# [ExI] mbrains again: request

spike spike66 at att.net
Wed Sep 28 15:52:58 UTC 2011

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-----Original Message-----
From: extropy-chat-bounces at lists.extropy.org
[mailto:extropy-chat-bounces at lists.extropy.org] On Behalf Of Eugen Leitl
Subject: Re: [ExI] mbrains again: request

On Wed, Sep 28, 2011 at 07:45:30AM -0700, spike wrote:

>>... Hmmm, the adjacent rings have very low relative velocity...

>...Where did the one meter spacing come from?...

It was just an example design.  I had disk-shaped nodes of one gram and 100
cm^2, so it would had the thickness of household aluminum foil and be the
diameter of a CD or DVD.

>... There's an obvious advantage of using a closest packing of
computational cells to minimize signalling distance and maximize
performance, which is then only limited to maximum dissipable volumetric
power density. As a hunch, that volume would be cubic meters, not cubic mm.
Depending on the power, that would be km^2 of PV/sail/radiator surface, with
according elbow room to spare for sail maneuvres, and such -- that would be
some 1-10 km spacing at least. That much space is not a problem
relativistically, as high-order processes would be slow anyway...

This will be an interesting exercise to have several of us propose MBrain
designs and try to calculate orbits and temperatures.

>...At that size the speed delta would be enough to wreck the sail. Loss of
orbit control would bring nodes from nonadjacent layers to collision...

Agreed, which is why I went with a ring of nodes about 120 mm spaced at 1
meter.  The next ring outboard would have an orbit radius of 1 meter greater
and the next ring inboard a radius of 1 meter less.  The innermost ring I
arbitrarily chose as orbiting at one AU, the orbit we know so very well.
This was chosen just to give us a little intuitive feel for how things go.

If so, imagine yourself as a node, not the innermost ring, but somewhere
inboard-ish.  You would see stationary nodes to your east and west (assume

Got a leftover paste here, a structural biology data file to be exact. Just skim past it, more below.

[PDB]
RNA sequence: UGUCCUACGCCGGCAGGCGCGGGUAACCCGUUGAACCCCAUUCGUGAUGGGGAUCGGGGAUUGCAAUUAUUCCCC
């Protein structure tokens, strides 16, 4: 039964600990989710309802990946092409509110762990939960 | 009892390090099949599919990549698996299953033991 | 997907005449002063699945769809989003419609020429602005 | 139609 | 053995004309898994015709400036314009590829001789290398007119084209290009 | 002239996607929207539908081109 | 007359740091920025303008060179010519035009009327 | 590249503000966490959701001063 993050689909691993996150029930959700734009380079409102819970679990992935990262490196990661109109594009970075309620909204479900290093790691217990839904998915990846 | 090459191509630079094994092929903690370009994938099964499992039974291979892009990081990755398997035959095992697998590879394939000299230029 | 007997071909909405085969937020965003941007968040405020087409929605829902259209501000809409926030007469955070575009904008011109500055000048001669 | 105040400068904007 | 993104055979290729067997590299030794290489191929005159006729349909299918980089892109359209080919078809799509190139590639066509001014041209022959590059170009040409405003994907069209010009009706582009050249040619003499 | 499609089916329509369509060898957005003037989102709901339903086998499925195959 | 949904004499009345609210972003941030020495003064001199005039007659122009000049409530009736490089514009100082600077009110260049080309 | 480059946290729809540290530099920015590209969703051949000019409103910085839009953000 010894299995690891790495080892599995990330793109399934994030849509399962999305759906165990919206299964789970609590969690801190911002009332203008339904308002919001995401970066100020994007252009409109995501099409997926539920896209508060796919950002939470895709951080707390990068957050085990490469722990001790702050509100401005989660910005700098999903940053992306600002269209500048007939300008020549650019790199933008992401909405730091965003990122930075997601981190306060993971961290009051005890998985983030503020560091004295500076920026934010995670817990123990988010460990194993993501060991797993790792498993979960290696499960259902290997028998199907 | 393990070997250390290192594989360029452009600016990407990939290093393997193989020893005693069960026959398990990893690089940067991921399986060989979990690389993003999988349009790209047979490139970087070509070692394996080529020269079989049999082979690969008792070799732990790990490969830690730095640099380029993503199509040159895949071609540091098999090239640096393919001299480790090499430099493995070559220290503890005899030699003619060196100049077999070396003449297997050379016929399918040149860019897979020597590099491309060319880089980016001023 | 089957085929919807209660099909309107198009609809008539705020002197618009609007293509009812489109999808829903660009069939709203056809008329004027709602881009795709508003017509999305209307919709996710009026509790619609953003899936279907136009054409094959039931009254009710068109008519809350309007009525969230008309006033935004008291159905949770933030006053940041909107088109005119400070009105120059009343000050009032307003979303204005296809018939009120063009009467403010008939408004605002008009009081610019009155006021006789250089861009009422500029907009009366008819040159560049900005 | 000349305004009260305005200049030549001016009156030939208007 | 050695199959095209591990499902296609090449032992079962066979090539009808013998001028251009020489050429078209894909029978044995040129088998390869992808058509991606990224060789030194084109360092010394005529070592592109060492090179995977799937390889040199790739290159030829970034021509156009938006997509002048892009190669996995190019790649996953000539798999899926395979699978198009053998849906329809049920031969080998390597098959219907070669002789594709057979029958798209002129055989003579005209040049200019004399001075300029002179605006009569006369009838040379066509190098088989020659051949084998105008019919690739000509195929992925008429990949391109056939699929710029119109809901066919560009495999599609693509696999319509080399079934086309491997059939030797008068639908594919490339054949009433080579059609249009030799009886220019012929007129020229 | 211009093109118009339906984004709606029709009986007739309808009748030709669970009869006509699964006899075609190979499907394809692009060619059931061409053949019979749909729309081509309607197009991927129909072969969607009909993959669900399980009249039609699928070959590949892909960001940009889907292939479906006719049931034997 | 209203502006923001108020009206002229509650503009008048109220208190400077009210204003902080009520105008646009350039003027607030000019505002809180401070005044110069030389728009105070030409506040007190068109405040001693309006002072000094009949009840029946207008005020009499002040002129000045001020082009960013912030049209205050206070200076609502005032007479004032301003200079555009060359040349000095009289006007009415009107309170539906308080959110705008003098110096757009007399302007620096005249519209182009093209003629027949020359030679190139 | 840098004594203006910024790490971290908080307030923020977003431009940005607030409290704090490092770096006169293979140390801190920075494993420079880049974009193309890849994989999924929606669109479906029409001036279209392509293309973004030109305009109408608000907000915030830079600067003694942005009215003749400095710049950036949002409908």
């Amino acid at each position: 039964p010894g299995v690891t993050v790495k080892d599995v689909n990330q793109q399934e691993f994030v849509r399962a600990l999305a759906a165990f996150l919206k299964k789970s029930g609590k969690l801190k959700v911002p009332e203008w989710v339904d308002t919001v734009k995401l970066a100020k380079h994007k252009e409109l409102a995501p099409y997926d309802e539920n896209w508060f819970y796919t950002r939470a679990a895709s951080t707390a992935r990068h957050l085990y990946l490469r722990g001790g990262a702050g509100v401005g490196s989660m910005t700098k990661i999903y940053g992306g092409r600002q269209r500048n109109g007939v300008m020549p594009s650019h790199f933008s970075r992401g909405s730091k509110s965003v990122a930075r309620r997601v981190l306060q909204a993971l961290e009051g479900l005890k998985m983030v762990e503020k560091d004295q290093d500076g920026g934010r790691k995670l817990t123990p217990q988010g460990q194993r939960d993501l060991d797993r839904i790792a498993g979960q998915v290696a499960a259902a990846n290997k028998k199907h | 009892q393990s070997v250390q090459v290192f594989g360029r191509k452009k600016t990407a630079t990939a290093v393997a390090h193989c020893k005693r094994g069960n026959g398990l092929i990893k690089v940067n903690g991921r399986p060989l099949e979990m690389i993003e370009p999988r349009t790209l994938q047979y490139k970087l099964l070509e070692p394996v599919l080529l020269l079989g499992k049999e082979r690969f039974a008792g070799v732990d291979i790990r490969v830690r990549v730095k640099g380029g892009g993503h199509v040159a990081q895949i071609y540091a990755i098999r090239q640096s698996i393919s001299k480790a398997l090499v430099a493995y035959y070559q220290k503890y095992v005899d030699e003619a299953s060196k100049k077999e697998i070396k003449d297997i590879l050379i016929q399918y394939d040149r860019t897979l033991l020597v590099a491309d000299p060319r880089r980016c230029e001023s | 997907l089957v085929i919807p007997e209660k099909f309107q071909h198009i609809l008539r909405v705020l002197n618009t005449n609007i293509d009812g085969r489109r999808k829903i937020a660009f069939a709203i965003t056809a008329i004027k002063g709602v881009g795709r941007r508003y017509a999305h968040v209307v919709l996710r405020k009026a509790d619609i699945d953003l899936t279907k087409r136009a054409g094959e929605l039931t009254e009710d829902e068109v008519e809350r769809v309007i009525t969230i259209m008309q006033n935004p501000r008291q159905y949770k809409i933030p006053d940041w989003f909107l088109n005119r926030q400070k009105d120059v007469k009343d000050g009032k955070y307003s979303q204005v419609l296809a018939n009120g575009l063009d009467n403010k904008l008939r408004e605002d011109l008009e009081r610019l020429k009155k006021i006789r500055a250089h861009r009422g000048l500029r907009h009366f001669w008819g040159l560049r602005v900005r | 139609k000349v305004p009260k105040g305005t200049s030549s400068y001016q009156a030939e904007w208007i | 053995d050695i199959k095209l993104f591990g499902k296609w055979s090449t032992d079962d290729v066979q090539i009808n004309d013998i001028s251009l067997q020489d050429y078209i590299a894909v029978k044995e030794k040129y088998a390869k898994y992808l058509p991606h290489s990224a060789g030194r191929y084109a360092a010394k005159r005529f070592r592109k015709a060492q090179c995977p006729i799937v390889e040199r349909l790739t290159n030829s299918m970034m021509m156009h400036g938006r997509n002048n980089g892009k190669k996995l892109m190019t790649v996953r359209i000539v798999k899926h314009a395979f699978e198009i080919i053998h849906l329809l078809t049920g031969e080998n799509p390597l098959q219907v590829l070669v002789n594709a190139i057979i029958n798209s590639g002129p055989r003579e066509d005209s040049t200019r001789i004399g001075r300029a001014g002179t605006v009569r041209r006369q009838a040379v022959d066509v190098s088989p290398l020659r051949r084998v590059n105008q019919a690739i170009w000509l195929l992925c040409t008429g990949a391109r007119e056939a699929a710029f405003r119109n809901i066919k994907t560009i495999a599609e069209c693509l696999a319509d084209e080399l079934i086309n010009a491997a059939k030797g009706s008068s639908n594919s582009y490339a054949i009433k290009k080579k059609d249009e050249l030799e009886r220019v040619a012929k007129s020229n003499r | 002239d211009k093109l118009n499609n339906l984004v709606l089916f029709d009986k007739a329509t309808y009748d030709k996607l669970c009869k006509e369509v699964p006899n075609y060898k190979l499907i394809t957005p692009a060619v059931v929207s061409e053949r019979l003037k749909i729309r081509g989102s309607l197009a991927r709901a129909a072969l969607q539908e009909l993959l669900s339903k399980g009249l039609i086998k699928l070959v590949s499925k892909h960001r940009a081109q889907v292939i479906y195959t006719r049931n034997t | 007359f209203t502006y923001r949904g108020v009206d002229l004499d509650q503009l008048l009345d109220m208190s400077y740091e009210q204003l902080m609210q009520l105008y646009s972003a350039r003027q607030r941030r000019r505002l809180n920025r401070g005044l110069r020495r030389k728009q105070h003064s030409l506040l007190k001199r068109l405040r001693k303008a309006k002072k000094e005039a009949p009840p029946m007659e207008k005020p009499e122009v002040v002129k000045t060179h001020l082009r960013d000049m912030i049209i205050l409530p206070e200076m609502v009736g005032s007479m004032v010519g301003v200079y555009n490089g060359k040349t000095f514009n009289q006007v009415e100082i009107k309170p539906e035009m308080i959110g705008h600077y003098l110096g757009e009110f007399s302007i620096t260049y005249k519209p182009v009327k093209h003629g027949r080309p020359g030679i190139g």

the sunward direction I down and the other way is up.)  Twice a year you
would see a node coming toward you from either the south or the north at
about 6 cm/sec (assuming I did the previous BOTEC right) in the ring inboard
and the one outboard.  It wouldn't be the same node each time, because the
nodes in the outboard ring orbit slightly slower and the one inboard
slightly faster.

>> few cm per second.  Wait, I might be able to do that to a single digit
> in my head: a microradian at I AU is about 150 km and it has three
> months to

>...I see no reason to go to down to Mercury orbit for the inner layer, or
shortly above.

Not Mercury, I meant orbiting at 1 AU, your corresponding node in the
adjacent ring would appear to pass you at 6 cm/sec, wander north 150 km and
take three months to get there.  Then it would turn around and come back and
arrive three months after that, but that particular node would be a few
meters west this time.  A different node would pass by at 1 meter.

Eugen, this verbal salad is surely confusing, apologies.  I need to come up
with some graphics.  Do you guys have PowerPoint?

I encourage a specific design with hard numbers.  Then we can derive the
general formulae.

>...I'm not sure random orbit corrections balance themselves out so that you
can fire at will most of the time. The emergent behaviour strikes me as
potentially extremely hirsute.

Cool, hirsute, I learn a new word this day.  What has hairy to do with an

> >... My spreadsheets for equilibrium temperatures are not as solidly
grounded as my orbit mechanics.  {8-[

>...It would be interesting to model as a swarm, with each agent given
behaviour constraints to conserve. -- Eugen* Leitl

Regarding difficulty in modeling, I do encourage you to pick numbers and
imagine how stability and control can be achieved.  My design has a mostly
reflective surface with some PVs, 120 mm diameter discs with mass of one
gram, three LCD patches spaced at 120 degrees of about 1 cm^2 area each.
These three patches can be switched to either dark or reflective to create a
three legged stool of sorts, to turn and maintain any orientation with
respect to the sun.  Once I get hard numbers on that, I will be willing to
analyze other designs.

spike

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